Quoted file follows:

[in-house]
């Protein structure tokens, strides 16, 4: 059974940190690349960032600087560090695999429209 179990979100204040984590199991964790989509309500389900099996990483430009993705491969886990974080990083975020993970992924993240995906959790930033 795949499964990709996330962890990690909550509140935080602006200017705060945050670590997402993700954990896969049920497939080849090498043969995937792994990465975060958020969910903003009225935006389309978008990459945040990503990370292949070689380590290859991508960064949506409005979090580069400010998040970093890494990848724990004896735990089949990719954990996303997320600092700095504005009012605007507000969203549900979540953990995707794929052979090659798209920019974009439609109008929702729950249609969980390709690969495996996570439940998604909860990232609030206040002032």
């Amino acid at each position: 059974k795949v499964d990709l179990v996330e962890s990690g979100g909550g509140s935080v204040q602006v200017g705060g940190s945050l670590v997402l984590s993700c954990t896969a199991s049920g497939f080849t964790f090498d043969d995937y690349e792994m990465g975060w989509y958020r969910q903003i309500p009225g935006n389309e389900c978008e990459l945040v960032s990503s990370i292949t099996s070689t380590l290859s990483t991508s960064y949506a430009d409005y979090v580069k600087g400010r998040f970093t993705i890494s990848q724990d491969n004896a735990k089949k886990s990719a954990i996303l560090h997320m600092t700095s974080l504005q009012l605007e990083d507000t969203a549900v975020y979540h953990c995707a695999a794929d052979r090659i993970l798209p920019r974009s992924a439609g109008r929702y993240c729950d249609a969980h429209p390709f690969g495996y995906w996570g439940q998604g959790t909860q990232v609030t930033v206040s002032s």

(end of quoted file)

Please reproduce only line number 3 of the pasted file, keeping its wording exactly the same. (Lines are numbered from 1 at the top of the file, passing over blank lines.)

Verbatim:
């Amino acid at each position: 059974k795949v499964d990709l179990v996330e962890s990690g979100g909550g509140s935080v204040q602006v200017g705060g940190s945050l670590v997402l984590s993700c954990t896969a199991s049920g497939f080849t964790f090498d043969d995937y690349e792994m990465g975060w989509y958020r969910q903003i309500p009225g935006n389309e389900c978008e990459l945040v960032s990503s990370i292949t099996s070689t380590l290859s990483t991508s960064y949506a430009d409005y979090v580069k600087g400010r998040f970093t993705i890494s990848q724990d491969n004896a735990k089949k886990s990719a954990i996303l560090h997320m600092t700095s974080l504005q009012l605007e990083d507000t969203a549900v975020y979540h953990c995707a695999a794929d052979r090659i993970l798209p920019r974009s992924a439609g109008r929702y993240c729950d249609a969980h429209p390709f690969g495996y995906w996570g439940q998604g959790t909860q990232v609030t930033v206040s002032s």